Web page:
Digital transformation is no longer a thing of the future. In this increasingly digital marketplace, data is the key strategic asset for businesses to remain agile and effective.
To do so, more and more organisations are launching various digital transformation initiatives such as data analytics, machine learning, robotics, and artificial intelligence to boost their business’ returns and efficiency. Such efforts are already seeing measurable returns, according to 58% of C-Level executives in Malaysia in a study by Workday in partnership with IDC Asia Pacific.
Investing in the right technologies is crucial, and one area that businesses should look into is co-location and hybrid cloud computing.
The competitive edge of hybrid cloud computing
With all the buzz surrounding cloud computing today, public cloud services have become a popular option among organisations. More businesses are migrating their services and application development to the cloud to take advantage of its cost efficiency, flexibility, scalability, and collaboration efficiency.
However, some local organisations may still be reluctant to migrate to the cloud. Among the key challenges that hinder them from adopting cloud in their day-to-day business operations include lack of awareness of the cost benefits and the cloud migration process as well as cybersecurity issues.
Cybersecurity is also an issue if the organisation’s applications use highly confidential data that can’t be stored off-premise. Public cloud services also have their fair share of concerns, such as performance, control, regulatory, compliance, and security threats. The existence of legacy monolith apps or systems may also prevent an organisation from making the migration.
To address these challenges, many organisations are adopting hybrid cloud computing. In essence, a hybrid cloud is a computing environment that combines both public and private cloud. Part of the organisation’s IT capabilities and data are moved to the cloud (public) while certain elements remain hosted in a single-tenant environment (private).
Migrating to a full cloud environment without proper planning has its risks and pitfalls. A hybrid cloud model allows an organisation to streamline its day-to-day functionality without interrupting its core services. Hybrid cloud computing also offers a degree of flexibility and scalability since businesses can take advantage of the computing power of a public cloud when necessary while keeping essential business functions securely separated.
Furthermore, the computing workload of an organisation’s day-to-day operations will usually fluctuate depending on demand, making massive capital expenditures to handle short-term resource spikes costly and ineffective. Hybrid cloud computing with a direct connection to a global cloud service providers (CSP) would allow organisations to offload to a public cloud when required, so organisations only have to pay for the additional storage and compute resources they have ‘rented’ temporarily.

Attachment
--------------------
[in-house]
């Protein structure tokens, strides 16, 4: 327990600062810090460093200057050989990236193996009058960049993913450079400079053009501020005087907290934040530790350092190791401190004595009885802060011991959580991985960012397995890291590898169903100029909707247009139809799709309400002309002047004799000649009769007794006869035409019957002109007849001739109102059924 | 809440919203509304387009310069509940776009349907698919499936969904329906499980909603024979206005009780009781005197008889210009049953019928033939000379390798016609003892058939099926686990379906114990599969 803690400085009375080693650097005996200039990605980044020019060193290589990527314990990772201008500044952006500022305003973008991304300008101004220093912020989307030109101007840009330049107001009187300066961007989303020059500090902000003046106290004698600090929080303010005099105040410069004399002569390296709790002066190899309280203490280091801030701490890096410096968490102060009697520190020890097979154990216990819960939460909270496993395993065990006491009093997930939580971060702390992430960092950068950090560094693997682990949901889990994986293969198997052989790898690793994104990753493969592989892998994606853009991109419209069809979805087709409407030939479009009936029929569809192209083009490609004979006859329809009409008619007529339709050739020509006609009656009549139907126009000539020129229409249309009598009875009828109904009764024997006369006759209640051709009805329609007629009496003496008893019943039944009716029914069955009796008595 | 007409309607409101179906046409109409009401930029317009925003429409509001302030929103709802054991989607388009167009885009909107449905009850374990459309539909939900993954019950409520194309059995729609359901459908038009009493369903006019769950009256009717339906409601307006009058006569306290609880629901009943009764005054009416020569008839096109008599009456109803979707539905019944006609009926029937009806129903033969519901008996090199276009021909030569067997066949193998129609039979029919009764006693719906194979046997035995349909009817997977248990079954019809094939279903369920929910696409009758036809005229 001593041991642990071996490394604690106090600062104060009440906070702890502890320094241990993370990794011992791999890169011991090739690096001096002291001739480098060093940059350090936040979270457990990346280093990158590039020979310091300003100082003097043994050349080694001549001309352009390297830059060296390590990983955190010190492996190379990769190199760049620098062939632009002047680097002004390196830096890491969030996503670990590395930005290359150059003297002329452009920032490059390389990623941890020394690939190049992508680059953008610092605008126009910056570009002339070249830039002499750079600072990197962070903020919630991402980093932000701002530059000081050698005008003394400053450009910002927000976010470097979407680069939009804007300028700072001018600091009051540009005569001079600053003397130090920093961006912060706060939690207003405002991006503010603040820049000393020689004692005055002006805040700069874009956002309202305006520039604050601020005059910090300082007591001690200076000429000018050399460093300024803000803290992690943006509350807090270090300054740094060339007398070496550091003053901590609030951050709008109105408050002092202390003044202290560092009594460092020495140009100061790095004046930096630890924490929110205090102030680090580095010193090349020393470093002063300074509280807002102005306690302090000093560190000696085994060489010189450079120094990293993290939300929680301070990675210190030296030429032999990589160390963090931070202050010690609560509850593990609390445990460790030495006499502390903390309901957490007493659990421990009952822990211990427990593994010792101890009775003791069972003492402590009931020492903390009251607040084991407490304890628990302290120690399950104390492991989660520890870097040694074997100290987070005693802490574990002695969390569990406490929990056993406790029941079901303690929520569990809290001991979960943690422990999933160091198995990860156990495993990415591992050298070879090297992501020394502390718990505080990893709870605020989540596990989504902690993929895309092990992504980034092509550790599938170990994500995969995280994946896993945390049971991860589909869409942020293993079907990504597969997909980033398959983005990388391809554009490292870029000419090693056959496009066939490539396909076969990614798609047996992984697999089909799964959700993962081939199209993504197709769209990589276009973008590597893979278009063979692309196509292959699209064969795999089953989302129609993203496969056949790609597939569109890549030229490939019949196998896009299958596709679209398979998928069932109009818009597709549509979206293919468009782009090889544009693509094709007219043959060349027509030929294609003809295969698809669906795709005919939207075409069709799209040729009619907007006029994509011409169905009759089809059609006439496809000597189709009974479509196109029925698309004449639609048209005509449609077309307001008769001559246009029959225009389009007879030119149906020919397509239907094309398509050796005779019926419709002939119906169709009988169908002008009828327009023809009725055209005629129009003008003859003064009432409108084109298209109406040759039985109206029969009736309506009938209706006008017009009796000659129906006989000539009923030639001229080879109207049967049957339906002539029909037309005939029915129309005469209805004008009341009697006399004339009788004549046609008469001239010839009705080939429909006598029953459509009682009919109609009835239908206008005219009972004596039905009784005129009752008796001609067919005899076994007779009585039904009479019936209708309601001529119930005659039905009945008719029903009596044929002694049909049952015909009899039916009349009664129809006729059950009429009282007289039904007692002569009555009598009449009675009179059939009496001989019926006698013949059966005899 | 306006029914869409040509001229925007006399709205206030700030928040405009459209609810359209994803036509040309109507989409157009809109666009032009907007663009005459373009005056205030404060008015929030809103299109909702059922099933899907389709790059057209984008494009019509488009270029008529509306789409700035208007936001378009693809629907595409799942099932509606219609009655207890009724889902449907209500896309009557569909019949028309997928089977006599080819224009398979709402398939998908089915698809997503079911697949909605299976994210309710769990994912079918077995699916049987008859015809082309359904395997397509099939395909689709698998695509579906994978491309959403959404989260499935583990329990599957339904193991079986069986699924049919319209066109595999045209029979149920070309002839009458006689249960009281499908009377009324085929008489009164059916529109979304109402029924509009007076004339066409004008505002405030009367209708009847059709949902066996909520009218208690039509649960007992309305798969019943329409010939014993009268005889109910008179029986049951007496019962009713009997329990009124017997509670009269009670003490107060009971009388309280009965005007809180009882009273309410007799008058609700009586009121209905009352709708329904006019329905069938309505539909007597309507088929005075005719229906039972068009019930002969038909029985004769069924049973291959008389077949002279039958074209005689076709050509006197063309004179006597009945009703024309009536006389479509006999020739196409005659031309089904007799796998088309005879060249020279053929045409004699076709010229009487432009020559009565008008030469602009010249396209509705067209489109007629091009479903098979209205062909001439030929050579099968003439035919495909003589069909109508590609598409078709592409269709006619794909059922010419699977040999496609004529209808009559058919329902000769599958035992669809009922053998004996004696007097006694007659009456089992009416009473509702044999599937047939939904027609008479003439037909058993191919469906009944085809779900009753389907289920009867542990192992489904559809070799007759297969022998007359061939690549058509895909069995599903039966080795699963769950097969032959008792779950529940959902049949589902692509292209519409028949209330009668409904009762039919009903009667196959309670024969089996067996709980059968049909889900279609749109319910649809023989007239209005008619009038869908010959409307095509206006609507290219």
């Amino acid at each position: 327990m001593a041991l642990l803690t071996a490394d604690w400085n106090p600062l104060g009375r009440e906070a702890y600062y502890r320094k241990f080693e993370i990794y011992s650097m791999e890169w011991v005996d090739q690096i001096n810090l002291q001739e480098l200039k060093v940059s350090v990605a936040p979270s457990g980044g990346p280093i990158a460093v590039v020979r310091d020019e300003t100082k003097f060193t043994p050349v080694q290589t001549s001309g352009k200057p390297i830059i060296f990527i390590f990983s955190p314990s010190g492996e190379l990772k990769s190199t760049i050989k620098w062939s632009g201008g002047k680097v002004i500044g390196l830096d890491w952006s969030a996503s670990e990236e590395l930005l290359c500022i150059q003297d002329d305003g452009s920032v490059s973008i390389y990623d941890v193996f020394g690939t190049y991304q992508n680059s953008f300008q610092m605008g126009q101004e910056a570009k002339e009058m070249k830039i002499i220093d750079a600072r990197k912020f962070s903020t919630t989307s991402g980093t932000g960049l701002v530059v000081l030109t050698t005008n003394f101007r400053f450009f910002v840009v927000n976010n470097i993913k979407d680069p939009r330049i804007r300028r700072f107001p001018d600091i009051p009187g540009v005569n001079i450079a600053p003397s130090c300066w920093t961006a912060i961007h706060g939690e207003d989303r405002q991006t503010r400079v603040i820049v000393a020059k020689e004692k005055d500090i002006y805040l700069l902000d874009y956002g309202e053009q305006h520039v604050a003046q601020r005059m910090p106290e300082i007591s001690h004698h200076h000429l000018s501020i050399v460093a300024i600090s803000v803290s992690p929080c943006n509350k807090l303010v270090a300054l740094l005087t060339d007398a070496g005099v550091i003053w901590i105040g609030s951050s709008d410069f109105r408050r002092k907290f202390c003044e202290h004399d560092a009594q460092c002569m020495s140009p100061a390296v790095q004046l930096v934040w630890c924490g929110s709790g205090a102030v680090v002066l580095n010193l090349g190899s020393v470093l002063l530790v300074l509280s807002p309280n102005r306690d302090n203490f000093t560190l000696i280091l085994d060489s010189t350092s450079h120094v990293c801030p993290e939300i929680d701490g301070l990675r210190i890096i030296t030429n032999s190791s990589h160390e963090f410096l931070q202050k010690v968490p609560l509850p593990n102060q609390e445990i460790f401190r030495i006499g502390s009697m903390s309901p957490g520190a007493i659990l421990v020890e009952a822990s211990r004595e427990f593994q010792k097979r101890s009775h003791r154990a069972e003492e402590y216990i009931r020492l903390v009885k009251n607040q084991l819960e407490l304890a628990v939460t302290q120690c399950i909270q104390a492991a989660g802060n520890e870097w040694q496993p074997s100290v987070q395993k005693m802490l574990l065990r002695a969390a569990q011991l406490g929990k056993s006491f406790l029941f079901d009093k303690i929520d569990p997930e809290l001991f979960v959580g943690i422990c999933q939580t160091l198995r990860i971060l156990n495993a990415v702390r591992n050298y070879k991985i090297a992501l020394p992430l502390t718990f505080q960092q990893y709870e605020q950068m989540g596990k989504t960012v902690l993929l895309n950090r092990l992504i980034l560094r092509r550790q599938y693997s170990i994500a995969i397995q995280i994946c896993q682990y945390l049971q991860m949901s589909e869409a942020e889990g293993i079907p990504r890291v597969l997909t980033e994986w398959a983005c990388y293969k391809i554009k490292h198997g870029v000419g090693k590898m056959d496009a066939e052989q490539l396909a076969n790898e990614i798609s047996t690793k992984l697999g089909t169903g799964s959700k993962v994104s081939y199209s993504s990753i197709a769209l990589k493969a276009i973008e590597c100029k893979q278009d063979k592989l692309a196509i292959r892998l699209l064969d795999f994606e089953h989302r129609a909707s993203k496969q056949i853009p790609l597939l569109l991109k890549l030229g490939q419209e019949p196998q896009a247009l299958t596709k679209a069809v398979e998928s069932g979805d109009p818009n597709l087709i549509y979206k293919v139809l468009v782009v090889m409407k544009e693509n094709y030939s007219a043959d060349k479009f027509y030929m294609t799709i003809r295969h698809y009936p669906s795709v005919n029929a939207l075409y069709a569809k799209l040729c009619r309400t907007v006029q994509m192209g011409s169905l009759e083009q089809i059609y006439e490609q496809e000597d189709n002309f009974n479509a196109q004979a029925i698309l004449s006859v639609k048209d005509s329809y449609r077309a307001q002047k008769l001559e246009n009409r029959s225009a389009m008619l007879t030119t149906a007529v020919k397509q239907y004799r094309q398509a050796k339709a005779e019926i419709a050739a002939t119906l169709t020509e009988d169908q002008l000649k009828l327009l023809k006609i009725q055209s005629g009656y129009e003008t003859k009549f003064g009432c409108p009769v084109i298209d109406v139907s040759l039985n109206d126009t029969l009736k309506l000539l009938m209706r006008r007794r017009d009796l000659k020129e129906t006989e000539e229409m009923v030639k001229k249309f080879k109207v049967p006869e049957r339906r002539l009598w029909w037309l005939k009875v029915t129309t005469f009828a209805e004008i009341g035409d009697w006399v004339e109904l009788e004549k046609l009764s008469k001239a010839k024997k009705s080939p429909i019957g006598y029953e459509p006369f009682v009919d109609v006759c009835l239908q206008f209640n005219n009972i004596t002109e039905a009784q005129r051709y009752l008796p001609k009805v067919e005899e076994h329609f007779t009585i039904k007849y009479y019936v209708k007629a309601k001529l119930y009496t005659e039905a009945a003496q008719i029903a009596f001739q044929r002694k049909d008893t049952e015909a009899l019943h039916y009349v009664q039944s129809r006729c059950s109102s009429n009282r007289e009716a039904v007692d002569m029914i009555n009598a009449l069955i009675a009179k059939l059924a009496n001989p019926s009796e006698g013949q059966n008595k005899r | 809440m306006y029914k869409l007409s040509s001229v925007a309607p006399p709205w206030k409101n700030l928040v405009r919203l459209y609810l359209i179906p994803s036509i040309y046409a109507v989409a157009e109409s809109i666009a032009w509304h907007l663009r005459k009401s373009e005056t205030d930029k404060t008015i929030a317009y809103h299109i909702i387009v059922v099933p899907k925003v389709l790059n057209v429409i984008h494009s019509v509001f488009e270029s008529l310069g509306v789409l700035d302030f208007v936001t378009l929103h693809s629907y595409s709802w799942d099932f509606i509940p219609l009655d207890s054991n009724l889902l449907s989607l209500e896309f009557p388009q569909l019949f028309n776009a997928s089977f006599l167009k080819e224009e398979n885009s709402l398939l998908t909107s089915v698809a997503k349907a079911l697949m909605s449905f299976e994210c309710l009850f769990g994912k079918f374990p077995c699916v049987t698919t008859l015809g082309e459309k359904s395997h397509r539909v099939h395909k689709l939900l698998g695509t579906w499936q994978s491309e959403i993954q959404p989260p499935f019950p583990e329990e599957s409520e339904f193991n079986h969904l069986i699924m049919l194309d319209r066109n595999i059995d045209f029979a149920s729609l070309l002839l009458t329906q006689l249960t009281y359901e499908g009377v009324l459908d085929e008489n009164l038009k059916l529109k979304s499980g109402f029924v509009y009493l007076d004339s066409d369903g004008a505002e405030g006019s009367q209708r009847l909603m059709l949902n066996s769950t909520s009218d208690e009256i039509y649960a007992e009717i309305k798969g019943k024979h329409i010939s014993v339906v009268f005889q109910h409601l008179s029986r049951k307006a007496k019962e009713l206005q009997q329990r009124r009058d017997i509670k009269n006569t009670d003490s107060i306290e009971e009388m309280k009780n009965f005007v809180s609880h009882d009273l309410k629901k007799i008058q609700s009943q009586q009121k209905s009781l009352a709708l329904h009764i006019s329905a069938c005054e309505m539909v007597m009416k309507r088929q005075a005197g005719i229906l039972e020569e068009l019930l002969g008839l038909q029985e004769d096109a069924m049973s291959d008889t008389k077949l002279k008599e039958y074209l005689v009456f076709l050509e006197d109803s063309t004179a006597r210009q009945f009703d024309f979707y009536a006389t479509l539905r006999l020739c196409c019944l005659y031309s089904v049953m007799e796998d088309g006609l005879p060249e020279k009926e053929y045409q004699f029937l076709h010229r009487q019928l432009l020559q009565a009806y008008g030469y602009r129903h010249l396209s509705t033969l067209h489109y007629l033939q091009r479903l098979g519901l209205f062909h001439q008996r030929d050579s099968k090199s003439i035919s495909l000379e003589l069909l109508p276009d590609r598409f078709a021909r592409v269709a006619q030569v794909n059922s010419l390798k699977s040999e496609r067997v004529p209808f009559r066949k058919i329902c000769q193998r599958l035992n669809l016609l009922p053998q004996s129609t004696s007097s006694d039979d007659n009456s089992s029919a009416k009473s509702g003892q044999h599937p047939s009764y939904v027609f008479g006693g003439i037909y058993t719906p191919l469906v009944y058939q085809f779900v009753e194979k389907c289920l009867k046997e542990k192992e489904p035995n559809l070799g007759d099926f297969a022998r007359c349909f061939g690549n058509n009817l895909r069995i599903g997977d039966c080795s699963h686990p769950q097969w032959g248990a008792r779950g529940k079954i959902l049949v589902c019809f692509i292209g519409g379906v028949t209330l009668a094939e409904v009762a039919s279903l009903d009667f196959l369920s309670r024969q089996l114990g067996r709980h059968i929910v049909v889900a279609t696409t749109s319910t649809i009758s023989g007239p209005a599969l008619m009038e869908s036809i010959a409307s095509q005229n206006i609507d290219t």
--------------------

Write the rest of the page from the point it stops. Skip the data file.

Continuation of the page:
Selecting the right hybrid cloud deployment
The adoption of hybrid cloud technology has become increasingly important, however choosing the right data centre is also vital for any business strategy. Organisations need data centres that provide comprehensive global points of presence and connectivity. AIMS Data Centre, a leading cloud infrastructure services provider in Malaysia, offers direct access to multiple global CSPs. Instead of multiple connections, a single connection is all that is required to connect to global CSPs, simplifying IT infrastructure management. The connection also bypasses the public Internet, which enables better latency and enhanced security & consistency when accessing cloud services.
By co-locating with AIMS, businesses can be linked to its dynamic ecosystem for faster, more optimised performance. As one of the most interconnected data centres in the region, AIMS Data Centre can help to accelerate your company’s digital transformation and deliver greater value to customers and stakeholders.
Improving business efficiency through interconnected data centres
In the past, businesses had to allocate resources to maintain a server room with its own specialist team to manage and maintain individual servers. Today, businesses can greatly reduce their operational expenditures by co-locating in dedicated interconnected data centres, which are instrumental in connecting, supporting, and safeguarding an international business network thanks to their larger bandwidth and capability to connect to multiple transit providers.
As the point of connection for local and international Internet Service Providers as well as content providers, a business co-locating at AIMS Data Centre will enjoy direct peering privileges, which means optimised traffic and services at a lower cost.
Data centres like AIMS also offer a host of benefits that organisations may not have the time and resources to set up, such as specialised cooling containment technology, customisable rack solutions, uninterruptible power supply systems, and 24/7 round-the-clock security, monitoring, and support. This means an organisation’s IT team can focus on their core business and maximise its potential, while AIMS takes care of the rest.
About Chiew Kok Hin
Chiew Kok Hin serves as the CEO of AIMS Data Centre (“AIMS”). Chiew
joined AIMS in 1997 and was appointed as its Chief Executive Officer in January
2010. He spearheads AIMS’ strategic development and has been instrumental in
its penetration into the enterprise market, as well as expansion to Cyberjaya
and Singapore. Chiew also played an integral role in developing the Malaysian
Internet Exchange (MyIX), which he also heads as Chairman. He graduated with a
Master of Business Administration from Nottingham Trent University, United